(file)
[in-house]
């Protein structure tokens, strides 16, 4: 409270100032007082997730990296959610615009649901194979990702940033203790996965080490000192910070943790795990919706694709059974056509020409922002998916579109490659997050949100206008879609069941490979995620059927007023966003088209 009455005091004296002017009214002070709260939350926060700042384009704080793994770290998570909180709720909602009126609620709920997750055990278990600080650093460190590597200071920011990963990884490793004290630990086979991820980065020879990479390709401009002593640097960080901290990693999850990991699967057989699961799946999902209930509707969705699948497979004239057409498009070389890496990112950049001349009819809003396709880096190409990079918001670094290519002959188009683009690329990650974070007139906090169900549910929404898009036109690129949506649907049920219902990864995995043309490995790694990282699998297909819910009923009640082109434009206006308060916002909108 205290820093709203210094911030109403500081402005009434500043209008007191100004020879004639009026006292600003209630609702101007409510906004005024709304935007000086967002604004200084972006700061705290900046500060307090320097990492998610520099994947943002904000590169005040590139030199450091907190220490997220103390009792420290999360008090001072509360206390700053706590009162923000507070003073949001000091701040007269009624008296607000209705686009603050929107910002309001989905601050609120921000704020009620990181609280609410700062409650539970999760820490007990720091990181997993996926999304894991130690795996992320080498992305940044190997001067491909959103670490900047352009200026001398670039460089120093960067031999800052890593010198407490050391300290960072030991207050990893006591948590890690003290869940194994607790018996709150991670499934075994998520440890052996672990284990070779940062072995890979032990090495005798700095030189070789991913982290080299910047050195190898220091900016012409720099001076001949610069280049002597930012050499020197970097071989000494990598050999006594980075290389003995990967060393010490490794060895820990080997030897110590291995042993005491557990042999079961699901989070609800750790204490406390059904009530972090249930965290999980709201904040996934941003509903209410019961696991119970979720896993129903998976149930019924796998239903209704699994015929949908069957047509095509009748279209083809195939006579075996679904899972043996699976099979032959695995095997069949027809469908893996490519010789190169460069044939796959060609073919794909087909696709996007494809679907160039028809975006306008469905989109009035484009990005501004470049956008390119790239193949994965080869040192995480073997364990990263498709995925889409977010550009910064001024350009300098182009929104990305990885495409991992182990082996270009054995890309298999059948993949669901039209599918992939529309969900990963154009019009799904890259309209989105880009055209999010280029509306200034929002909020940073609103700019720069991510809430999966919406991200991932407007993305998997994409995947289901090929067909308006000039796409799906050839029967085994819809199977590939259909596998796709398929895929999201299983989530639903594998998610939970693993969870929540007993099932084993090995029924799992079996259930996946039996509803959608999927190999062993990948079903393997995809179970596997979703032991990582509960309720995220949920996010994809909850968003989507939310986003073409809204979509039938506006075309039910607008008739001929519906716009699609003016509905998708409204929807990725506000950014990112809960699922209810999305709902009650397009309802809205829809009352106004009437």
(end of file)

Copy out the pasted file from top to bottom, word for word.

[in-house]
């Protein structure tokens, strides 16, 4: 409270100032007082997730990296959610615009649901194979990702940033203790996965080490000192910070943790795990919706694709059974056509020409922002998916579109490659997050949100206008879609069941490979995620059927007023966003088209 009455005091004296002017009214002070709260939350926060700042384009704080793994770290998570909180709720909602009126609620709920997750055990278990600080650093460190590597200071920011990963990884490793004290630990086979991820980065020879990479390709401009002593640097960080901290990693999850990991699967057989699961799946999902209930509707969705699948497979004239057409498009070389890496990112950049001349009819809003396709880096190409990079918001670094290519002959188009683009690329990650974070007139906090169900549910929404898009036109690129949506649907049920219902990864995995043309490995790694990282699998297909819910009923009640082109434009206006308060916002909108 205290820093709203210094911030109403500081402005009434500043209008007191100004020879004639009026006292600003209630609702101007409510906004005024709304935007000086967002604004200084972006700061705290900046500060307090320097990492998610520099994947943002904000590169005040590139030199450091907190220490997220103390009792420290999360008090001072509360206390700053706590009162923000507070003073949001000091701040007269009624008296607000209705686009603050929107910002309001989905601050609120921000704020009620990181609280609410700062409650539970999760820490007990720091990181997993996926999304894991130690795996992320080498992305940044190997001067491909959103670490900047352009200026001398670039460089120093960067031999800052890593010198407490050391300290960072030991207050990893006591948590890690003290869940194994607790018996709150991670499934075994998520440890052996672990284990070779940062072995890979032990090495005798700095030189070789991913982290080299910047050195190898220091900016012409720099001076001949610069280049002597930012050499020197970097071989000494990598050999006594980075290389003995990967060393010490490794060895820990080997030897110590291995042993005491557990042999079961699901989070609800750790204490406390059904009530972090249930965290999980709201904040996934941003509903209410019961696991119970979720896993129903998976149930019924796998239903209704699994015929949908069957047509095509009748279209083809195939006579075996679904899972043996699976099979032959695995095997069949027809469908893996490519010789190169460069044939796959060609073919794909087909696709996007494809679907160039028809975006306008469905989109009035484009990005501004470049956008390119790239193949994965080869040192995480073997364990990263498709995925889409977010550009910064001024350009300098182009929104990305990885495409991992182990082996270009054995890309298999059948993949669901039209599918992939529309969900990963154009019009799904890259309209989105880009055209999010280029509306200034929002909020940073609103700019720069991510809430999966919406991200991932407007993305998997994409995947289901090929067909308006000039796409799906050839029967085994819809199977590939259909596998796709398929895929999201299983989530639903594998998610939970693993969870929540007993099932084993090995029924799992079996259930996946039996509803959608999927190999062993990948079903393997995809179970596997979703032991990582509960309720995220949920996010994809909850968003989507939310986003073409809204979509039938506006075309039910607008008739001929519906716009699609003016509905998708409204929807990725506000950014990112809960699922209810999305709902009650397009309802809205829809009352106004009437």